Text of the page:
Teen apparel retailer Aeropostale (NYSE:ARO)is having a tough year. The business is facing significant industry headwinds, a serious cash crunch, and a stock price decline of 68%. While the cheaper stock price may pique some investors interest, there are too many risks at Aeropostale to make it a good value investment.
A year to forget
Good value investments are born when an underlying businesses is performing better than its stock price. That's not the case at Aeropostale.
Aeropostale reported its sixth straight quarterly loss in late August. For the quarter, both top-line and same-store sales both sank a staggering 13%. Aeropostale also issued poor third quarter guidance, calling for a larger than expected loss.
Last year top-line sales dropped 12%, they're down 12% so far this year as well, which has led to consistently high inventory levels. This in turn has led Aeropostale's management to heavy discounting of products, as they try to lure more customers into stores, and that has accelerated an on-going decline in operating margin and cash flow (below).
Aeropostale's operating margin is the percentage of profit it takes from sales, after expenses. The heavy discounting environment in teen retail is having an impact on Aeropostale's profitability, and some analysts are questioning if the company can generate enough cash to stay above water. In March, the company took out a $150 million dollar loan from Sycamore Partners, which helped it stay liquid in the short-term, but that doesn't mean the business is worth saving.
Aeropostale's issues may be systemic
In its own words, Aeropostale describes its business as a "primarily mall-based" apparel retailer principally targeting 14 to 17 year olds. They've spent years building that brand image, and investing in shopping mall locations, which is backfiring now.
According to retail analytics firm ShopperTrak, holiday season mall traffic has declined three years straight, down 28.2% in 2011, 16.3% in 2012 and 14.6% in 2013. Worse, it appears that when teens do shop at brick-and-mortar stores, the mall is no longer their first choice.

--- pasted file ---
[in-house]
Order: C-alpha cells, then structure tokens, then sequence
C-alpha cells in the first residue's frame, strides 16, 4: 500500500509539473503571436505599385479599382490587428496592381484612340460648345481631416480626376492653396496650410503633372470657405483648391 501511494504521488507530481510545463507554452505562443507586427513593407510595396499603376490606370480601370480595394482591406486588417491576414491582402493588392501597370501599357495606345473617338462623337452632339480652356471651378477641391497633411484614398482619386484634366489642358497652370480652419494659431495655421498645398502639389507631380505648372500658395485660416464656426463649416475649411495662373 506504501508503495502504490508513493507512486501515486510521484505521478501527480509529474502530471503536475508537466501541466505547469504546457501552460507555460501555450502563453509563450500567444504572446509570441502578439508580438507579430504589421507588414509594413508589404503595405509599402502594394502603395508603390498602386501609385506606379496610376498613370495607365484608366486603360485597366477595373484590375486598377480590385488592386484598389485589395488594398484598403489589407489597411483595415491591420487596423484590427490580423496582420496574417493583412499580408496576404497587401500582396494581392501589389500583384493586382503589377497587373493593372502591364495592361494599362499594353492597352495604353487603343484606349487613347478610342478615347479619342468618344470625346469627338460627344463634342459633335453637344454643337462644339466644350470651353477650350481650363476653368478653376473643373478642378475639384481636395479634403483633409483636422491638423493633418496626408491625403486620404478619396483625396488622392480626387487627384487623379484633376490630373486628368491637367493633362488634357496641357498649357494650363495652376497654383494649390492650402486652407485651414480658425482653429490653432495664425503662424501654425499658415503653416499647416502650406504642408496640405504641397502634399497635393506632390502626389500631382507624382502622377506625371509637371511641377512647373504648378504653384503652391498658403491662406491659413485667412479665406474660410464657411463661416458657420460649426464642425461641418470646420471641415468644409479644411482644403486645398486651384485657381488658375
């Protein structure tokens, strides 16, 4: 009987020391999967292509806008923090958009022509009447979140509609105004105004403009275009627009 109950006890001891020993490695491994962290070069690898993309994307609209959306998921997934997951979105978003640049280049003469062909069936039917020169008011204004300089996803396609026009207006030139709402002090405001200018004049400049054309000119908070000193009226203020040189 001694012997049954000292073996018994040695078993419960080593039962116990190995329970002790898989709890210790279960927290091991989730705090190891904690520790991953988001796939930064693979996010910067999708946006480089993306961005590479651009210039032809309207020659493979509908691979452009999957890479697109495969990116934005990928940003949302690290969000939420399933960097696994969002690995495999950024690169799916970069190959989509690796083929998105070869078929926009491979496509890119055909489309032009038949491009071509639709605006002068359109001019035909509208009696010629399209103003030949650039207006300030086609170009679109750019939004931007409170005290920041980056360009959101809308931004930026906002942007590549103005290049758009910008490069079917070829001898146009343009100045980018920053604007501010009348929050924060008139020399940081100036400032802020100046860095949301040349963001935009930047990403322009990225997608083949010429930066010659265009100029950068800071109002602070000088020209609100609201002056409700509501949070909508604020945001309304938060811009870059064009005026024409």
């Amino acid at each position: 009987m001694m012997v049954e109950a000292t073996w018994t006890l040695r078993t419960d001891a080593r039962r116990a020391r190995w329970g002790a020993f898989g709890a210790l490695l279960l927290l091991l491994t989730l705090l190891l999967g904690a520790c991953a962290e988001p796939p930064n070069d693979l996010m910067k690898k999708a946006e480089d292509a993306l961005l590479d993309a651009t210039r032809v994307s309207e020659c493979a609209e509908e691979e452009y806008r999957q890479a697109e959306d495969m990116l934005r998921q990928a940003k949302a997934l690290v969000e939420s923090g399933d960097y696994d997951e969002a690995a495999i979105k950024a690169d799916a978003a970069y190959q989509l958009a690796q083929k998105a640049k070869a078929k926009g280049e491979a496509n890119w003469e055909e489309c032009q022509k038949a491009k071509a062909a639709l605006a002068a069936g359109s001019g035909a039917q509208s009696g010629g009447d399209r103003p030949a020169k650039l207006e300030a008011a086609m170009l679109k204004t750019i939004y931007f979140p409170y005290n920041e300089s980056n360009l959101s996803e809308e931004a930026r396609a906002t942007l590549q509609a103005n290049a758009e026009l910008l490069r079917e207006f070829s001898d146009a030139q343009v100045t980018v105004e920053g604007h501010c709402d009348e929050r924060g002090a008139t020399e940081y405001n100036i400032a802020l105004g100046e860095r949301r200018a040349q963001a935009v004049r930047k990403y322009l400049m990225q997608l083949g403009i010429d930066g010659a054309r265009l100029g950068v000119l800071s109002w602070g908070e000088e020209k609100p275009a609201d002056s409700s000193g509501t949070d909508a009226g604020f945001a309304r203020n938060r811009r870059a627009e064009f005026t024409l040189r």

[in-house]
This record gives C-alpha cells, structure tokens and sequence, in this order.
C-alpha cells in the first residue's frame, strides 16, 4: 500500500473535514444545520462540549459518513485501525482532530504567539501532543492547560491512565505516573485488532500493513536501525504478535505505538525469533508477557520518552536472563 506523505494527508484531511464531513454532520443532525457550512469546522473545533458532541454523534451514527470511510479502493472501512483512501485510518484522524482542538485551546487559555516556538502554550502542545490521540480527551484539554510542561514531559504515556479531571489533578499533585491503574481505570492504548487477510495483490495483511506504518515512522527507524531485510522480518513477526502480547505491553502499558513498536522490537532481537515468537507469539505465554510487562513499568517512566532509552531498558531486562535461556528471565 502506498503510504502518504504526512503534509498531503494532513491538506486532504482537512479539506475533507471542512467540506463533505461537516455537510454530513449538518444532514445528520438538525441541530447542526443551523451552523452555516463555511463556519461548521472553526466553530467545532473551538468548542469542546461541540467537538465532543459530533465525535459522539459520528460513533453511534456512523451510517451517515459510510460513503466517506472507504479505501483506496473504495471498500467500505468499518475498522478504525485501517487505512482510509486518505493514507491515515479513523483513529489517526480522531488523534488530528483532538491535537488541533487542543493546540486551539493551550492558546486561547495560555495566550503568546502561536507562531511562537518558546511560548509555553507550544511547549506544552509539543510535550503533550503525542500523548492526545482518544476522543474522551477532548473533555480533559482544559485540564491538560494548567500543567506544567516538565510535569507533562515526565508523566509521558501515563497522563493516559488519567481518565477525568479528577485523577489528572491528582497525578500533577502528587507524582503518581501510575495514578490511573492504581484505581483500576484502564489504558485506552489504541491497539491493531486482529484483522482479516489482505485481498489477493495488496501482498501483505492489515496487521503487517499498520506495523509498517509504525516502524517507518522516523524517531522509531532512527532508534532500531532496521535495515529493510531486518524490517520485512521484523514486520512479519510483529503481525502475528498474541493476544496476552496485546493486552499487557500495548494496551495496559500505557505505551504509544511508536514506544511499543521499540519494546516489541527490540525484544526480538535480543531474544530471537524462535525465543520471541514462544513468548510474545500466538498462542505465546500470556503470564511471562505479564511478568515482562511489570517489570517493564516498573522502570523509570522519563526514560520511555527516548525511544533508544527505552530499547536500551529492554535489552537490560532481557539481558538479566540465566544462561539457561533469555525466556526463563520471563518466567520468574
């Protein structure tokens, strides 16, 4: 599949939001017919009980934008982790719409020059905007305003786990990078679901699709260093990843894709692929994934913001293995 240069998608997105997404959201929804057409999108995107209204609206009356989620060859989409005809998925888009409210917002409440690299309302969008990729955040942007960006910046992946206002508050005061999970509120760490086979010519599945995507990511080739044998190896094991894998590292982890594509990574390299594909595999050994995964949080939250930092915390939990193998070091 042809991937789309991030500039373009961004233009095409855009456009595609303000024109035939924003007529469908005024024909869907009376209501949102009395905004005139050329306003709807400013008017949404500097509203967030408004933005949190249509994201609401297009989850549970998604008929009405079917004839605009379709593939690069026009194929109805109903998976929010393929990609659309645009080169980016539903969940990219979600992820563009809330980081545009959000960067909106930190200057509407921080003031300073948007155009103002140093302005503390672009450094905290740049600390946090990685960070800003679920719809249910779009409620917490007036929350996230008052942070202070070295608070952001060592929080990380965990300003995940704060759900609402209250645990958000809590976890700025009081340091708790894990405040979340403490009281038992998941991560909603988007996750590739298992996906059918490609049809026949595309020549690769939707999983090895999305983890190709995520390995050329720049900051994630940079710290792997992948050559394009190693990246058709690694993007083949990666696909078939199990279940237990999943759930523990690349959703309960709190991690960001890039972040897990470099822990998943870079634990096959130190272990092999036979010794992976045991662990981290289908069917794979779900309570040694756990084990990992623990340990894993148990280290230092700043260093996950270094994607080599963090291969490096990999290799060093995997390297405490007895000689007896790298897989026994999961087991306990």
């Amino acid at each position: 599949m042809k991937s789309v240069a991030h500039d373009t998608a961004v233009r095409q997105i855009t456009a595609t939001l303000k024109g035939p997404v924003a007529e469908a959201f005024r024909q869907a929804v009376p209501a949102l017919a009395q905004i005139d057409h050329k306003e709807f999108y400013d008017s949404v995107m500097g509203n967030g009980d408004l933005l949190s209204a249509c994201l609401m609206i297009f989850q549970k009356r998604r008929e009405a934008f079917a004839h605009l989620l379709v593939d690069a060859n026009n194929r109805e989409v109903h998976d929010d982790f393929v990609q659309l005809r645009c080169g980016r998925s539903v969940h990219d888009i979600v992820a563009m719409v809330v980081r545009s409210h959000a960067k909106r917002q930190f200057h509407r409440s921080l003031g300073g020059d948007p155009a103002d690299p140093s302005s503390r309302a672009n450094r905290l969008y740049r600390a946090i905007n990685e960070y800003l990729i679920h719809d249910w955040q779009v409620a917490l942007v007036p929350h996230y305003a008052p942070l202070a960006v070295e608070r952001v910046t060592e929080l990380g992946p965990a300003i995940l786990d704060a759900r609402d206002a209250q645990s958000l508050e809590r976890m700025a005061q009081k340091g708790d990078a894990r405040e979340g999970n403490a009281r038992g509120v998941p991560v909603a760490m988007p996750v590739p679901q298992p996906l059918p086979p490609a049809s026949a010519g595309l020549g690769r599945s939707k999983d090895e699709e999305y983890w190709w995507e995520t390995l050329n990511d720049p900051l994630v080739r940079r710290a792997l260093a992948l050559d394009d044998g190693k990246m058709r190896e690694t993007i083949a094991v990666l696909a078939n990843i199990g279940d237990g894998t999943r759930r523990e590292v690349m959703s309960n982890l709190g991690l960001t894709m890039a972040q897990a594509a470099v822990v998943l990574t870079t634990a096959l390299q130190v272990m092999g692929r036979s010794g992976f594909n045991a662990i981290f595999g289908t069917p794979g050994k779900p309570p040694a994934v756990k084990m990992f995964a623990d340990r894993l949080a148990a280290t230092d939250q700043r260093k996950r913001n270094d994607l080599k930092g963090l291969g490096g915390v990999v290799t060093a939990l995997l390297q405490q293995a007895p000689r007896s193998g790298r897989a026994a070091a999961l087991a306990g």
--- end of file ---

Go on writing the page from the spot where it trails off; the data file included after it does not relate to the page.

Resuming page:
In its most recent annual report, Aeropostale's (now) former CEO explained the change in consumer behavior: "with the rise of digital channels, teens no longer rely on the mall to socialize." If this trend continues, its bad news for Aeropostale, along with Abercrombie & Fitch (NYSE:ANF) and American Eagle (NYSE:AEO), as their entire business was based on teens hanging out at malls. Aeropostale did close its mall based "P.S." stores, hoping to improve its cash flow, but it's still pinning its recovery on the backs of mall-based Aeropostale stores.
Aeorpostale is trying
According to a recent study by Piper Jaffray, there are several changes happening among teen consumers. Today, teens favor "fast fashion," individualism and a connection to a brand. Stores like Forever21, which favor new, trendy, fashion over logo's have done quite well in this environment.
Aeropostale has caught on and is trying to adapt. Management is moving away from being a "logo-based" product, and trying to rebrand the company as a "fashion orientated lifestyle brand." They've invested heavily in new product development that fits this look, and they are now introducing new fashions rapidly, so that teens have a reason to go into stores, regularly. They've even launched a new fashion line with YouTube sensation, and teen trend-setter Bethany Mota, to improve their connection to their audience, and lend "fashion" credibility.
Can Aeropostale rebound?
Aeropostale has always been known as a logo-based product. The big, bold, label that was sought after by teens in order to "fit in," is now an albatross. This isn't what teens are looking for today. While it's great that Aeropostale has identified this trend, changing a brands core identity is a huge uphill climb. It is very hard to change customers first impression.
When I hear names like Aeropostale, American Eagle, or Abercrombie and Fitch, I am reminded of what was cool when I was a teenager. At 32 years old, there are very few things I wore in high school that are still cool today.
When you couple Aeropostale's fading brand, with worrisome mall trends, new debt from Sycamore, and dreadful cash flow, this business is in critical condition. Add in the fact that it relies on the tastes of 14 to 17 year olds, which change rapidly, and I'm not interested. There's no reason to think that this stock is a value, even with such a low price tag.